Noted archaeologist Diane Chase has been selected as the new executive vice president and provost for the University of Nevada, Las Vegas. As UNLV’s chief academic officer, Chase will work closely with deans and faculty to develop, implement and promote educational and scholarship goals.
This includes classes and academic programs, especially for students’ success initiatives. She is also focusing on the new medical school opening soon, including its location and financing. She will oversee academic and budgetary policy and priorities, as well as work with UNLV President Len Jessup to implement UNLV’s ambitious strategic plan to become a top-tier public university in research, education, and community impact. For the past 15 years, Chase has served in a variety of administrative roles for the nation’s second-largest university.
“Diane is a dynamic leader whose expertise as a faculty member and administrator will benefit UNLV greatly and help drive us toward our top-tier goals,” said Jessup. “Her rich experience at the University of Central Florida aligns with our vision at UNLV to build strong academic programs, support faculty, and student success, and forge community partnerships.”
Chase brings broad administrative experience to UNLV, having served in leadership roles in academic affairs, planning and evaluation, international and interdisciplinary studies, arts and humanities, and for a time as interim provost at UCF. She also led accreditation and assessment activities for UCF and was a member of the president’s advisory staff.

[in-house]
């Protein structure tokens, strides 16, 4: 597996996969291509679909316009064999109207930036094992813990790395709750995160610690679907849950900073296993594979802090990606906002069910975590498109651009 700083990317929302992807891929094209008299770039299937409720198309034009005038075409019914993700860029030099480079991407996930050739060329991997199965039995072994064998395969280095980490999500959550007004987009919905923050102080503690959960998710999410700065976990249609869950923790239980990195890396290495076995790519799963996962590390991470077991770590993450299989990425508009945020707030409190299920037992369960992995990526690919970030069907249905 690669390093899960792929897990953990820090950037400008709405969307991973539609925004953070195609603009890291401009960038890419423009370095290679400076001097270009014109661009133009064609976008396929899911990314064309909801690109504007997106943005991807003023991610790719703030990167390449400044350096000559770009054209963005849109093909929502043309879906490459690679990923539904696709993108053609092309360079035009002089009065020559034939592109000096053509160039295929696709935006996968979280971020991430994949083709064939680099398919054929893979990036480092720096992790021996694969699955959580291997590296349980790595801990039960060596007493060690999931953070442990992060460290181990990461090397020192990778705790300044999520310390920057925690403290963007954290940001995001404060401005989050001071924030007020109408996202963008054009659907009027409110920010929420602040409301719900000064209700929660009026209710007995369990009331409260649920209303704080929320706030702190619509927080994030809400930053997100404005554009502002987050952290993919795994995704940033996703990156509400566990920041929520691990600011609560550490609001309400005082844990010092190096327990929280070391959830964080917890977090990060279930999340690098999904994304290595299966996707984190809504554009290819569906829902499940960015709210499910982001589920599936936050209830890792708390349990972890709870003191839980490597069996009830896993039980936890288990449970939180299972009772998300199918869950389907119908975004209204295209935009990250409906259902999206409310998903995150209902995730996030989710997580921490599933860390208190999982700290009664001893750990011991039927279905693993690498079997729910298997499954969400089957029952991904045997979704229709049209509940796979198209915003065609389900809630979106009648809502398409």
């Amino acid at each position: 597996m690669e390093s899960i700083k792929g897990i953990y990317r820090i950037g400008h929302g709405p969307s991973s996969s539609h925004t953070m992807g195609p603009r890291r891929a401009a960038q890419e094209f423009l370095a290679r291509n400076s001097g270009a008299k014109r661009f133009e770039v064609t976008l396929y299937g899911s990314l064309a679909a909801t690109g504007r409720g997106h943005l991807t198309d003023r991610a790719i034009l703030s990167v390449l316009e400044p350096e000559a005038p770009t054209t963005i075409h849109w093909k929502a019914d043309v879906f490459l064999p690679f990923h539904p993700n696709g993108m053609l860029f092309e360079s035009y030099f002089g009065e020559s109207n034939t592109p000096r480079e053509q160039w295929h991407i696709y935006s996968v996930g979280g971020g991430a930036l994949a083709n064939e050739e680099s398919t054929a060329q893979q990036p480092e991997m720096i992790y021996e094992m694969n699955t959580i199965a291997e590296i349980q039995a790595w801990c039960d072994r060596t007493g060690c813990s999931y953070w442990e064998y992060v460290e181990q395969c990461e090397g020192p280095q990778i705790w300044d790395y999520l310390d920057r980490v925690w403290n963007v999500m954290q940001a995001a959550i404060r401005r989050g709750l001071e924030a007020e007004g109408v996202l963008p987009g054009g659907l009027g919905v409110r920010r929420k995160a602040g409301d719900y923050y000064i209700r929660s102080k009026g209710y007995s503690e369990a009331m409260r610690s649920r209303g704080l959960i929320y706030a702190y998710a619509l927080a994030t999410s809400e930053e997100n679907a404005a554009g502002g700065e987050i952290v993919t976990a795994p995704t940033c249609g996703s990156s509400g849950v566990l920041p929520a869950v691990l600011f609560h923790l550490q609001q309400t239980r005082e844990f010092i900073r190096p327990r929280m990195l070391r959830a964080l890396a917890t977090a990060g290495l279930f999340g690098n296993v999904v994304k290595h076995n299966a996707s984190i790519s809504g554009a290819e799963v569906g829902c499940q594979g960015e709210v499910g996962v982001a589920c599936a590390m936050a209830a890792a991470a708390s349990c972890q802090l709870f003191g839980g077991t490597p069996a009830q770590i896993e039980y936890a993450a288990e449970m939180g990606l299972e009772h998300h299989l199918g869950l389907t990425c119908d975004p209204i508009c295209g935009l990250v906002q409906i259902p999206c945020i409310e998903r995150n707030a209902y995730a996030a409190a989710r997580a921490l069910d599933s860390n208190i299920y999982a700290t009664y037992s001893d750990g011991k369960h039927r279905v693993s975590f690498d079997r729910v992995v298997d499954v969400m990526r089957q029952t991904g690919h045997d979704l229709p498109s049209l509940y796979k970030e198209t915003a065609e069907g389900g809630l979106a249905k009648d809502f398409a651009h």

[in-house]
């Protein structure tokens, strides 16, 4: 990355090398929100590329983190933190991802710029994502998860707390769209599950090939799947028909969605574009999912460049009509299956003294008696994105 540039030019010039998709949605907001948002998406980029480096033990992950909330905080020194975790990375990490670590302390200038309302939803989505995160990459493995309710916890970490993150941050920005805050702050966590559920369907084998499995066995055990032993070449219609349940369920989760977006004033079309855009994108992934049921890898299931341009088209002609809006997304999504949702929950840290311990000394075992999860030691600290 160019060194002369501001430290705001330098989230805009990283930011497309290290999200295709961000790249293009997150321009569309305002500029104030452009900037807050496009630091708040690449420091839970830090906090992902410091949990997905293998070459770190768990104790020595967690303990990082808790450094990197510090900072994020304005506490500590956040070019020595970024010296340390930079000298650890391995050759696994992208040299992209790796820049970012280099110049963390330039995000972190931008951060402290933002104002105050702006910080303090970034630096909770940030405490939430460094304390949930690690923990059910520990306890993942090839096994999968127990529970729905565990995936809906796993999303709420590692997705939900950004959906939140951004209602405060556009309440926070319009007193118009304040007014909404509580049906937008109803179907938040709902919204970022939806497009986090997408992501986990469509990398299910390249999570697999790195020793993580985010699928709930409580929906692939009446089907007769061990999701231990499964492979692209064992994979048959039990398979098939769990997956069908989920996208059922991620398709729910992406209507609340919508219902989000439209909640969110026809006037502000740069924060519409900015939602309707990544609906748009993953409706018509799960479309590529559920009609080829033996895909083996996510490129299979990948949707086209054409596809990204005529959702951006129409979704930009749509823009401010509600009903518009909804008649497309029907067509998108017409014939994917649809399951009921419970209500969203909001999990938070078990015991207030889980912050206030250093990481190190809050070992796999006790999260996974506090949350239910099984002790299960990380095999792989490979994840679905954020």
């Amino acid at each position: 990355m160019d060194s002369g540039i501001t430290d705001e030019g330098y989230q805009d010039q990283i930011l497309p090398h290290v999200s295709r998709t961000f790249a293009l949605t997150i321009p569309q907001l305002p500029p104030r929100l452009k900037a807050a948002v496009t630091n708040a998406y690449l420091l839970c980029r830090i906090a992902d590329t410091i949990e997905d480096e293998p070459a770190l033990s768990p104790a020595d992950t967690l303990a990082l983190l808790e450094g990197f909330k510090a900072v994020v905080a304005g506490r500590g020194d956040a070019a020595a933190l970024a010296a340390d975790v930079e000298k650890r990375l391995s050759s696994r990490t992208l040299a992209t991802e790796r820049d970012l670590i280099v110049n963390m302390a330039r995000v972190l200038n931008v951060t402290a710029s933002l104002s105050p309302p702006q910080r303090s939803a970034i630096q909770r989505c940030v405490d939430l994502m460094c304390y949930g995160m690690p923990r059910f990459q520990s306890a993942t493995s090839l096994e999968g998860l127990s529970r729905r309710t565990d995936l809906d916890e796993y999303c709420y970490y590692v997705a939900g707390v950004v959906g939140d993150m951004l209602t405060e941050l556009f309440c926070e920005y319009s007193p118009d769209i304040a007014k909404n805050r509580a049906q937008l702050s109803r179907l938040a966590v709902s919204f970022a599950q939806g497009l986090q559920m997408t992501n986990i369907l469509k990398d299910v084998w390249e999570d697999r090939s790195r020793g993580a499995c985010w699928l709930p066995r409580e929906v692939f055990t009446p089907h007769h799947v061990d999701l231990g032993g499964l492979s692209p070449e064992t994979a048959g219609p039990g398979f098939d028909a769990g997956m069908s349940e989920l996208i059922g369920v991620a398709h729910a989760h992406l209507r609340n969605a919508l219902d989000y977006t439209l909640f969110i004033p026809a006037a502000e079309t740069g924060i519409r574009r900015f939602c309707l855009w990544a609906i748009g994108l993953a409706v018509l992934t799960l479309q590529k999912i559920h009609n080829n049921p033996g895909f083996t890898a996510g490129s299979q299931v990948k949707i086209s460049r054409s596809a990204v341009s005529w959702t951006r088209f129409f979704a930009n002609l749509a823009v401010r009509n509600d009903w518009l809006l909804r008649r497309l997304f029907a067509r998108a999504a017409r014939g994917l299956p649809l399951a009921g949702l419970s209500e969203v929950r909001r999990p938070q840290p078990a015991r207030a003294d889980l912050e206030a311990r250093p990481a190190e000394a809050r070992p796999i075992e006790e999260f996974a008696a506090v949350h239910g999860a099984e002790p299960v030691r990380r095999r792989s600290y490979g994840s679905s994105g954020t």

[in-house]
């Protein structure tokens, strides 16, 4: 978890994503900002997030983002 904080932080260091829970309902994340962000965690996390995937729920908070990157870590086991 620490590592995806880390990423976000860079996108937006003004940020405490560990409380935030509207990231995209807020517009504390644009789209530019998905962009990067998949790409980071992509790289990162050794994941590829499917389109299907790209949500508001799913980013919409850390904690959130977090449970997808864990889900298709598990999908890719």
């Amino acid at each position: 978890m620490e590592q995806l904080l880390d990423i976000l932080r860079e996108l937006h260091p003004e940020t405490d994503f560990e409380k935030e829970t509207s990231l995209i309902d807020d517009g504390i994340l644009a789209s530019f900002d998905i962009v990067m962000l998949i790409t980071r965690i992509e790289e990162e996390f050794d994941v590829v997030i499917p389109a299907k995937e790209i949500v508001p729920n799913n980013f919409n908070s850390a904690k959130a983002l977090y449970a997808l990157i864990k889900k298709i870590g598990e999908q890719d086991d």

Having developed a love for science at a young age, Chase was inspired by the museums her family visited during vacations. She discovered her passion while attending college, and obtained both a bachelor’s degree and a doctorate in anthropology from the University of Pennsylvania. Chase’s archaeological work on the ancient Maya earned UCF’s highest faculty honor and led to her election as a fellow of the American Association for the Advancement of Science. She remains active in archaeology, publishing articles, presenting at conferences, and conducting fieldwork in the jungles of Belize.
As for working as an administrator, “I had envisioned that I would teach and do research after getting my Ph.D.,” she explained. Chase was encouraged by other administrators to consider applying as a faculty fellow in the provost office at UCF. “The same skills I used as an archaeologist were also used in administration. This new position became an extension of my skill set, and I was intrigued by how it all worked together in a broader context. I wanted to continue in this area as well as my research. I believe my contribution in both areas can make a difference.”
Chase hadn’t planned on leaving Florida, but when the opportunity came up at UNLV she researched her options and decided to accept. “Both UCF and UNLV are relatively young universities that grew very quickly, faced similar challenges, and offer opportunities with partnerships with the community. I am very happy I did accept.”